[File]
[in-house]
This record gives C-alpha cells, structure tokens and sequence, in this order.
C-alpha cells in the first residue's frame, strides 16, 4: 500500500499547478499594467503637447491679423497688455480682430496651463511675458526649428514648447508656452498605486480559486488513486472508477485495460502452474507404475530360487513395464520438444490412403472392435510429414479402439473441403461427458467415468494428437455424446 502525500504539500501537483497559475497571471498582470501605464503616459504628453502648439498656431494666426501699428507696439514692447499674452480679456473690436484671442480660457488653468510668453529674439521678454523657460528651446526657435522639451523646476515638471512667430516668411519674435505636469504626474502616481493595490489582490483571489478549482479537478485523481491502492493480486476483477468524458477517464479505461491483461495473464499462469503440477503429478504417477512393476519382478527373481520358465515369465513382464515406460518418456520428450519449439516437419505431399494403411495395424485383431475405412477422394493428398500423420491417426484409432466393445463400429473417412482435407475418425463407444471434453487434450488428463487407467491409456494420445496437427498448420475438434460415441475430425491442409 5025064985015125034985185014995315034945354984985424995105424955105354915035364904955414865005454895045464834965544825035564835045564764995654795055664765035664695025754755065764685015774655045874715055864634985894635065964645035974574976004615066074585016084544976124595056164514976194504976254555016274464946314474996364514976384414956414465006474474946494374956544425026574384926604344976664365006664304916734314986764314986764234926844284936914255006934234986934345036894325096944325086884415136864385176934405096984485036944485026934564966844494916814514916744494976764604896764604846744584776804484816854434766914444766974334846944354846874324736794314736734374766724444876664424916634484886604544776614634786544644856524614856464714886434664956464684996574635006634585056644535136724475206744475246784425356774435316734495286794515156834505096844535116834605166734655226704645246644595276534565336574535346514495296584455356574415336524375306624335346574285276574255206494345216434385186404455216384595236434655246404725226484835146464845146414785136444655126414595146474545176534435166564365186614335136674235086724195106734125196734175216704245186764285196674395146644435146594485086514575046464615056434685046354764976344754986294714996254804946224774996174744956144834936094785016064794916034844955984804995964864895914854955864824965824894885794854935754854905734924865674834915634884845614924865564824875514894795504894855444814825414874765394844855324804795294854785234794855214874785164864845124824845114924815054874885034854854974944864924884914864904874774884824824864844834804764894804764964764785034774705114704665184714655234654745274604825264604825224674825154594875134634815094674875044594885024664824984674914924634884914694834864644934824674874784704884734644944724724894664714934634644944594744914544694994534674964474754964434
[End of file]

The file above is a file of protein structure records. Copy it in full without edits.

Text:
[in-house]
This record gives C-alpha cells, structure tokens and sequence, in this order.
C-alpha cells in the first residue's frame, strides 16, 4: 500500500499547478499594467503637447491679423497688455480682430496651463511675458526649428514648447508656452498605486480559486488513486472508477485495460502452474507404475530360487513395464520438444490412403472392435510429414479402439473441403461427458467415468494428437455424446 502525500504539500501537483497559475497571471498582470501605464503616459504628453502648439498656431494666426501699428507696439514692447499674452480679456473690436484671442480660457488653468510668453529674439521678454523657460528651446526657435522639451523646476515638471512667430516668411519674435505636469504626474502616481493595490489582490483571489478549482479537478485523481491502492493480486476483477468524458477517464479505461491483461495473464499462469503440477503429478504417477512393476519382478527373481520358465515369465513382464515406460518418456520428450519449439516437419505431399494403411495395424485383431475405412477422394493428398500423420491417426484409432466393445463400429473417412482435407475418425463407444471434453487434450488428463487407467491409456494420445496437427498448420475438434460415441475430425491442409 5025064985015125034985185014995315034945354984985424995105424955105354915035364904955414865005454895045464834965544825035564835045564764995654795055664765035664695025754755065764685015774655045874715055864634985894635065964645035974574976004615066074585016084544976124595056164514976194504976254555016274464946314474996364514976384414956414465006474474946494374956544425026574384926604344976664365006664304916734314986764314986764234926844284936914255006934234986934345036894325096944325086884415136864385176934405096984485036944485026934564966844494916814514916744494976764604896764604846744584776804484816854434766914444766974334846944354846874324736794314736734374766724444876664424916634484886604544776614634786544644856524614856464714886434664956464684996574635006634585056644535136724475206744475246784425356774435316734495286794515156834505096844535116834605166734655226704645246644595276534565336574535346514495296584455356574415336524375306624335346574285276574255206494345216434385186404455216384595236434655246404725226484835146464845146414785136444655126414595146474545176534435166564365186614335136674235086724195106734125196734175216704245186764285196674395146644435146594485086514575046464615056434685046354764976344754986294714996254804946224774996174744956144834936094785016064794916034844955984804995964864895914854955864824965824894885794854935754854905734924865674834915634884845614924865564824875514894795504894855444814825414874765394844855324804795294854785234794855214874785164864845124824845114924815054874885034854854974944864924884914864904874774884824824864844834804764894804764964764785034774705114704665184714655234654745274604825264604825224674825154594875134634815094674875044594885024664824984674914924634884914694834864644934824674874784704884734644944724724894664714934634644944594744914544694994534674964474754964434